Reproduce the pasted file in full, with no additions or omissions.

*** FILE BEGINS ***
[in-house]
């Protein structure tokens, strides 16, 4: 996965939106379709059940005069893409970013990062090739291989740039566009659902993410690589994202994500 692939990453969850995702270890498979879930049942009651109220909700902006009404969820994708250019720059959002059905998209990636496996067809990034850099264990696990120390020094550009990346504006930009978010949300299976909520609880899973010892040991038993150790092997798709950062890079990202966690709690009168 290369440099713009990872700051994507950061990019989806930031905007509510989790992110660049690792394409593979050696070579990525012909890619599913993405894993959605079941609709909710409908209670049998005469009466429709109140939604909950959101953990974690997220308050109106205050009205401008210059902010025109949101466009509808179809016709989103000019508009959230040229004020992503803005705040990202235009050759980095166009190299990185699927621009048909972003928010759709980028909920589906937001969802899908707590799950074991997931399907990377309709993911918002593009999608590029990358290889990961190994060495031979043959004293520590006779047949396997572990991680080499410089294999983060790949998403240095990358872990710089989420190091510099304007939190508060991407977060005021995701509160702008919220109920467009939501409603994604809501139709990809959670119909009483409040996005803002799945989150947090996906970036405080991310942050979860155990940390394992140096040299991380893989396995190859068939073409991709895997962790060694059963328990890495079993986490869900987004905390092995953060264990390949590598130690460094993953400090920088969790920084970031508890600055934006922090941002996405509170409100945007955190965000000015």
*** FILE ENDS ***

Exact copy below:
[in-house]
């Protein structure tokens, strides 16, 4: 996965939106379709059940005069893409970013990062090739291989740039566009659902993410690589994202994500 692939990453969850995702270890498979879930049942009651109220909700902006009404969820994708250019720059959002059905998209990636496996067809990034850099264990696990120390020094550009990346504006930009978010949300299976909520609880899973010892040991038993150790092997798709950062890079990202966690709690009168 290369440099713009990872700051994507950061990019989806930031905007509510989790992110660049690792394409593979050696070579990525012909890619599913993405894993959605079941609709909710409908209670049998005469009466429709109140939604909950959101953990974690997220308050109106205050009205401008210059902010025109949101466009509808179809016709989103000019508009959230040229004020992503803005705040990202235009050759980095166009190299990185699927621009048909972003928010759709980028909920589906937001969802899908707590799950074991997931399907990377309709993911918002593009999608590029990358290889990961190994060495031979043959004293520590006779047949396997572990991680080499410089294999983060790949998403240095990358872990710089989420190091510099304007939190508060991407977060005021995701509160702008919220109920467009939501409603994604809501139709990809959670119909009483409040996005803002799945989150947090996906970036405080991310942050979860155990940390394992140096040299991380893989396995190859068939073409991709895997962790060694059963328990890495079993986490869900987004905390092995953060264990390949590598130690460094993953400090920088969790920084970031508890600055934006922090941002996405509170409100945007955190965000000015």